Spacecom: U.S. Has Tracked 11,000 Launches In Ukraine-Russia Conflict

U.S. Space Command chief Gen. James Dickinson
Credit: U.S. Defense Department

COLORADO SPRINGS—The U.S. military says it has tracked more than 11,000 missile launches since Russia’s invasion of Ukraine began in February 2022 and is working to  bolster Kyiv’s real-time awareness of the fighting.

U.S. Space Command Gen. James Dickinson highlighted the figure during a speech at the annual Space Symposium here, showcasing how the young force is contributing to global, real-world operations.

“Since the beginning of the conflict, U.S. Space Command also has provided more than 11,000 indications and warnings of theater launches to the NATO allies as well as our U.S. partners,” Dickinson says. “So suffice it to say, we’re busy, but busy doing good things for folks and units around the world.”

Throughout the conflict, Spacecom has prioritized “many different assets” to help Ukraine and increase NATO’s awareness, including satellite communications. Dickinson says the command has provided “more than an additional gigabyte of data to support communications across the European continent.”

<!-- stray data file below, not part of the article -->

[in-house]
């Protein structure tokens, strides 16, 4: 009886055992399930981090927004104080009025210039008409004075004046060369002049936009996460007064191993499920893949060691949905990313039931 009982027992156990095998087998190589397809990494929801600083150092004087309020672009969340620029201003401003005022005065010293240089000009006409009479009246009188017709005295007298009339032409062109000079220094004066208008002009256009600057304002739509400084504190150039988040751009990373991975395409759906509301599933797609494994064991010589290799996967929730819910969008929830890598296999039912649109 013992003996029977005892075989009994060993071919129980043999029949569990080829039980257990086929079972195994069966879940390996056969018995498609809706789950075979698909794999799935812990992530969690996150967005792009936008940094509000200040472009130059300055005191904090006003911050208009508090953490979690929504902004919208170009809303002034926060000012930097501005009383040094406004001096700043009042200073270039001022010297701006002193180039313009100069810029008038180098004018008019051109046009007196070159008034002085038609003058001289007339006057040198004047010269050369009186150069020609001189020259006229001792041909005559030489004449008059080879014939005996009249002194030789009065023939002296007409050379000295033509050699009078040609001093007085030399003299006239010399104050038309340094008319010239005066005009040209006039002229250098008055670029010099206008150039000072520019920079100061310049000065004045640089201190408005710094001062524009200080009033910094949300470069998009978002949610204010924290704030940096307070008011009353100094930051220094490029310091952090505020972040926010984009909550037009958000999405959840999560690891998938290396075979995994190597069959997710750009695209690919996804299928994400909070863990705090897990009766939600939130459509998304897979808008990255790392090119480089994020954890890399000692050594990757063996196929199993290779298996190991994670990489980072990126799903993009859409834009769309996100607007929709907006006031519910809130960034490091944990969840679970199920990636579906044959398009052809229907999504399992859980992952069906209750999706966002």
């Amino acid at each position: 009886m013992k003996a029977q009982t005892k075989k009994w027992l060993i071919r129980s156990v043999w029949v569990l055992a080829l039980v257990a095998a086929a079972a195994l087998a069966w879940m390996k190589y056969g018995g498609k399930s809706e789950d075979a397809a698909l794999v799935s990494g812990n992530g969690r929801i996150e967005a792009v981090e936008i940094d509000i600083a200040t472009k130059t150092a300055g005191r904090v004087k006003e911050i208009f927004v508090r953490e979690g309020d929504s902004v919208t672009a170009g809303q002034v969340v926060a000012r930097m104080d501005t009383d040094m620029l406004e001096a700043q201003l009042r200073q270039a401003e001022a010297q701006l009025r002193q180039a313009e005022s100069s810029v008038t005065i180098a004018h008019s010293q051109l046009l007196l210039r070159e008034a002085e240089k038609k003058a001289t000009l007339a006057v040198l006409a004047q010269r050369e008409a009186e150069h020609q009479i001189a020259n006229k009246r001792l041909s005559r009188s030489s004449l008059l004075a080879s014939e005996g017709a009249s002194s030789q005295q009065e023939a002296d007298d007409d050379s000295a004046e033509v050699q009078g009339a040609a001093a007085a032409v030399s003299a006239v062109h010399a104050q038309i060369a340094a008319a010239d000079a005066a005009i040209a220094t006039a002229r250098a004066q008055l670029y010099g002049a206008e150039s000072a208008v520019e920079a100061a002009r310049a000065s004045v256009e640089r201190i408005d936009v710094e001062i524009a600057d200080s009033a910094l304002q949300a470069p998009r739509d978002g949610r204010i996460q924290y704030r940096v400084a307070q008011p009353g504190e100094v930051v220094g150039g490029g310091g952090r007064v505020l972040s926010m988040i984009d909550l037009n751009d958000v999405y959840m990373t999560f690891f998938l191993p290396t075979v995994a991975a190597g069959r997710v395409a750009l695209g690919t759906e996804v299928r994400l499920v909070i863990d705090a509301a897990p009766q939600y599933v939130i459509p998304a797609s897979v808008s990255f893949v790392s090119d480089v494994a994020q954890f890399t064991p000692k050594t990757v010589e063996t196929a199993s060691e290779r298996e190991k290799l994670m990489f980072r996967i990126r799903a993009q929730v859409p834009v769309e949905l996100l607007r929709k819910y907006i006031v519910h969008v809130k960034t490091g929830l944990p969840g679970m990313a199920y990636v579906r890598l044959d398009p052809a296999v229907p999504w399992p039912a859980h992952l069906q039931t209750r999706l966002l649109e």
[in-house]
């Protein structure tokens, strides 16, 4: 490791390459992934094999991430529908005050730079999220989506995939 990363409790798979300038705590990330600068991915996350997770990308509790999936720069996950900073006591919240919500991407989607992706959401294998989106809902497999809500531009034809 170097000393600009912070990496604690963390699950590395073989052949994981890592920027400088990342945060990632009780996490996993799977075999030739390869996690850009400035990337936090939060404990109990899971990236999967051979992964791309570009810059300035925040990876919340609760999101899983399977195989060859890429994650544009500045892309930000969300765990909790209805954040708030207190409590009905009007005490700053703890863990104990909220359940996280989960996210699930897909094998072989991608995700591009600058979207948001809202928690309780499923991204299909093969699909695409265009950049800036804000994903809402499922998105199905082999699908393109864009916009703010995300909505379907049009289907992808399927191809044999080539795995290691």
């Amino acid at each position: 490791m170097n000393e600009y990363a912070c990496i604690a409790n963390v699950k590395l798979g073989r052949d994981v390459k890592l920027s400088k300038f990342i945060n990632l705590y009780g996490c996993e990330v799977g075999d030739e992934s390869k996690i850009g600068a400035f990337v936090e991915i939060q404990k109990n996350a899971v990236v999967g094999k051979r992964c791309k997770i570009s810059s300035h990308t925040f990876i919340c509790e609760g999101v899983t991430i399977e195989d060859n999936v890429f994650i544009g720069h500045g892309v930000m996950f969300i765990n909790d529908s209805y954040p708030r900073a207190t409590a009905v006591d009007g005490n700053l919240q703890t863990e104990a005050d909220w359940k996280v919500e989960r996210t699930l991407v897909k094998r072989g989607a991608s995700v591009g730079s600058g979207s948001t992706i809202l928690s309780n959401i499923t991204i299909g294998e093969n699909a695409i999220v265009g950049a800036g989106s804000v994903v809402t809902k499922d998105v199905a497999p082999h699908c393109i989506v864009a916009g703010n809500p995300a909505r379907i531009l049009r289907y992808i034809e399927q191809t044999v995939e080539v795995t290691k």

Announcements of U.S. aid for Ukraine, both in the presidential drawdown of existing equipment and new contracts under the Ukraine Security Assistance Initiative, have highlighted satellite communications and terminals that are being provided. This has largely focused on SpaceX Starlink terminals, though additional satellite communications equipment and services have been provided.

The real-time tracking of launches has also provided Ukraine with targeting opportunities. In early March, Gen. James Hecker, commander of U.S. Air Forces in Europe, told reporters that when the U.S. has detected a launch of a long-range missile, the Pentagon’s Security Assistance Group-Ukraine in Germany has shared these “points of interest” to Ukraine.

Brian Everstine

Brian Everstine is the Pentagon Editor for Aviation Week, based in Washington, D.C. Before joining Aviation Week in August 2021, he covered the Pentagon for Air Force Magazine. Brian began covering defense aviation in 2011 as a reporter for Military Times.